The short films opens with the planning of a conspiracy to overthrow the British. The year is 1947, Indians are languishing under the colonial rule and it's time to take matters in their own hands.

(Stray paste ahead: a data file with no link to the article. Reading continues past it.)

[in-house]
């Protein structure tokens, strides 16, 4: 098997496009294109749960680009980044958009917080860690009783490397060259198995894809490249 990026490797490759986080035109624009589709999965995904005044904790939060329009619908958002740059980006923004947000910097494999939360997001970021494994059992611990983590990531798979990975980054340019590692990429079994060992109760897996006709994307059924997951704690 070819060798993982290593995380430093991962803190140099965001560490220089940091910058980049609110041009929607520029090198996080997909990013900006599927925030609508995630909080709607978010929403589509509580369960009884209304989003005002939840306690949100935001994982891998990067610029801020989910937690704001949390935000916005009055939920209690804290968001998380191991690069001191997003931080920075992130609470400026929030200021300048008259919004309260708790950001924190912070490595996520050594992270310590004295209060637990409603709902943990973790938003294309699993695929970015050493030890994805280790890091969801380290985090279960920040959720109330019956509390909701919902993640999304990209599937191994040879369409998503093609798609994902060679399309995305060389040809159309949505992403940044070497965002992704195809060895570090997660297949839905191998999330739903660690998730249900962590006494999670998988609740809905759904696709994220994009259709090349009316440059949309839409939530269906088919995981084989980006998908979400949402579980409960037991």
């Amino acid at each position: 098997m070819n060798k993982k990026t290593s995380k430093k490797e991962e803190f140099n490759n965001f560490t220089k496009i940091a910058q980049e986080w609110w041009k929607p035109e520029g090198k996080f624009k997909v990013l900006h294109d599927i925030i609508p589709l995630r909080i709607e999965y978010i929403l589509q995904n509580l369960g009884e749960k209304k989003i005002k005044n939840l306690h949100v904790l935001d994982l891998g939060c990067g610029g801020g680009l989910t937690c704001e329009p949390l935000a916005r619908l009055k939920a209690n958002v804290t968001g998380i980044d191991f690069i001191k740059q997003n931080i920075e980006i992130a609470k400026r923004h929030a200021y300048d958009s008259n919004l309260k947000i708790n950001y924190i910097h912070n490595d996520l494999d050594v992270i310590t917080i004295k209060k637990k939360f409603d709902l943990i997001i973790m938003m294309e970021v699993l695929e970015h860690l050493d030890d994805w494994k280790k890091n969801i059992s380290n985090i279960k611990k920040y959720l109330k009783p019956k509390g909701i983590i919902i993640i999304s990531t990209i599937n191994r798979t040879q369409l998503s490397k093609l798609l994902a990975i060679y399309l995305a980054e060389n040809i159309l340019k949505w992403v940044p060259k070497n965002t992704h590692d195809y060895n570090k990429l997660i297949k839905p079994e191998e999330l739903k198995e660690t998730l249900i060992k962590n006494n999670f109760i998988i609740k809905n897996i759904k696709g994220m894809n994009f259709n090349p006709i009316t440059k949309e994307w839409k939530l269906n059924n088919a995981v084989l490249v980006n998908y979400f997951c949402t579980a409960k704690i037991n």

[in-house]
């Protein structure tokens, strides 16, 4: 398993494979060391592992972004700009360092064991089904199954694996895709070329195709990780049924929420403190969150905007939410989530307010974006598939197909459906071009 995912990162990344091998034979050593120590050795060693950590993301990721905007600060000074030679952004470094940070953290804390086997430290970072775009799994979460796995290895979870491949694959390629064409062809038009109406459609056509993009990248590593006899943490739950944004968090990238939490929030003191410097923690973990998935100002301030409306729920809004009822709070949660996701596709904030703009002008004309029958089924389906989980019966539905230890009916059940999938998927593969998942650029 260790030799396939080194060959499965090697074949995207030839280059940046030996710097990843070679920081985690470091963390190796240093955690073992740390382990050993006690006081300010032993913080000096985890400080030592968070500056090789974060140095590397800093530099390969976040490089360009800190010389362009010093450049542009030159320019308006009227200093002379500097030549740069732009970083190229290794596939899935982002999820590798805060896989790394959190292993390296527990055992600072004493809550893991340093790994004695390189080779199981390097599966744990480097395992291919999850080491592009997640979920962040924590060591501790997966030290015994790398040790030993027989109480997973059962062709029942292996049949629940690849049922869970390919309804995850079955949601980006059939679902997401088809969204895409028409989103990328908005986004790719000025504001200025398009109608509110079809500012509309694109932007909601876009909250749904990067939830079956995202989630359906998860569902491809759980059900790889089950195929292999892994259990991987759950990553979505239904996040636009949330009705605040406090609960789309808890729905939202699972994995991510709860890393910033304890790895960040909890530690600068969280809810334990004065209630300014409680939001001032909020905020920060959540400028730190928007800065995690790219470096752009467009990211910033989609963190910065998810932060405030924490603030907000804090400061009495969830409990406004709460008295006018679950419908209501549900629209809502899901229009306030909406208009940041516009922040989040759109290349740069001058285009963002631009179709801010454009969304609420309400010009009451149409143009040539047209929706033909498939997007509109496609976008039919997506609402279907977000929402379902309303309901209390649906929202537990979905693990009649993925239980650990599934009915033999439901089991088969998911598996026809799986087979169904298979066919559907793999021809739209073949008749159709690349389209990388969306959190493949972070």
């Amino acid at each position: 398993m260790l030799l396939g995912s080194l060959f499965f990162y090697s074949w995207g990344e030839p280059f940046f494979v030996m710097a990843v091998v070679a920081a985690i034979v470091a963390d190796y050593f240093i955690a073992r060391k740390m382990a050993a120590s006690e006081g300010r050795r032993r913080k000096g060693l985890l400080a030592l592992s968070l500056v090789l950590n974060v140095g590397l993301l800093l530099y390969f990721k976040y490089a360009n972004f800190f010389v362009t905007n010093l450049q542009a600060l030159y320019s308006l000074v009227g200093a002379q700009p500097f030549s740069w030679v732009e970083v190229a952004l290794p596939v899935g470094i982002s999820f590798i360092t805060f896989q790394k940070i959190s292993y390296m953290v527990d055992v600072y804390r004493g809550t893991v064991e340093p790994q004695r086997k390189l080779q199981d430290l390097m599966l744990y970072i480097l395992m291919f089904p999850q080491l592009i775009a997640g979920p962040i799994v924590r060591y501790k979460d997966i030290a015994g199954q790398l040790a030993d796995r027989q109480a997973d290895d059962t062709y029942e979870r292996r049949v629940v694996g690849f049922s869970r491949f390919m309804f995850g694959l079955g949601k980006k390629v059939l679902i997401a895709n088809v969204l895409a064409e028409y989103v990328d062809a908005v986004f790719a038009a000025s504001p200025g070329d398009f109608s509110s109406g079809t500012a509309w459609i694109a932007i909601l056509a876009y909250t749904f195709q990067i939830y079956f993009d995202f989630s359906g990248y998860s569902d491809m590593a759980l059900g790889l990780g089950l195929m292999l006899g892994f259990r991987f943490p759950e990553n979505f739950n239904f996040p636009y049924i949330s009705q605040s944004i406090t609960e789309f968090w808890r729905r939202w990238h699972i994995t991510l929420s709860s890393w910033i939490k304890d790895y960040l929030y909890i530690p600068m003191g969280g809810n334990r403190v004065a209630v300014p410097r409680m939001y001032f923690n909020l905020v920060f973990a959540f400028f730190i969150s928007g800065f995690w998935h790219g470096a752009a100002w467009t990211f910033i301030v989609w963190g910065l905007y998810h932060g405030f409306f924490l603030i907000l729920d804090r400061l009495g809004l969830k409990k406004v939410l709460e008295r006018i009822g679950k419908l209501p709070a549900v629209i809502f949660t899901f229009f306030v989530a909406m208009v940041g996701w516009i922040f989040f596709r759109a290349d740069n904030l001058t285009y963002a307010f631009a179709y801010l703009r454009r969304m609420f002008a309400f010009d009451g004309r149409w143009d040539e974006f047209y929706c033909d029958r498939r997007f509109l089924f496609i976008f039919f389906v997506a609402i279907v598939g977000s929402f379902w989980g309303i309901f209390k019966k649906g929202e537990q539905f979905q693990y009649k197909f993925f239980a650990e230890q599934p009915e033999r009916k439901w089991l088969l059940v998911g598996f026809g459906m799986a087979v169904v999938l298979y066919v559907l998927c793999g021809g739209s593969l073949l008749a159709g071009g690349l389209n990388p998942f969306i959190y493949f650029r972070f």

To achieve the same, youngsters from across India have collected in a remotely located hut. While the plan is hatched in shadows, faces soon become brighter and clearer as it seems to be taking a more defined form. After fighting the darkness of internal conflict, as is also conveyed by literal momentary darkness on screen, the lamp is lit and the path is found once again. The film, which is set in a time when leaders like Mahatma Gandhi, Subhash Chandra Bose and Jawaharlal Nehru were at the forefront of the freedom struggle, also offers a critique of the nationalist movement. Finally, The Insignificant closes with an interesting thought - all representatives of different parts of the country want freedom, but is that all that they truly want?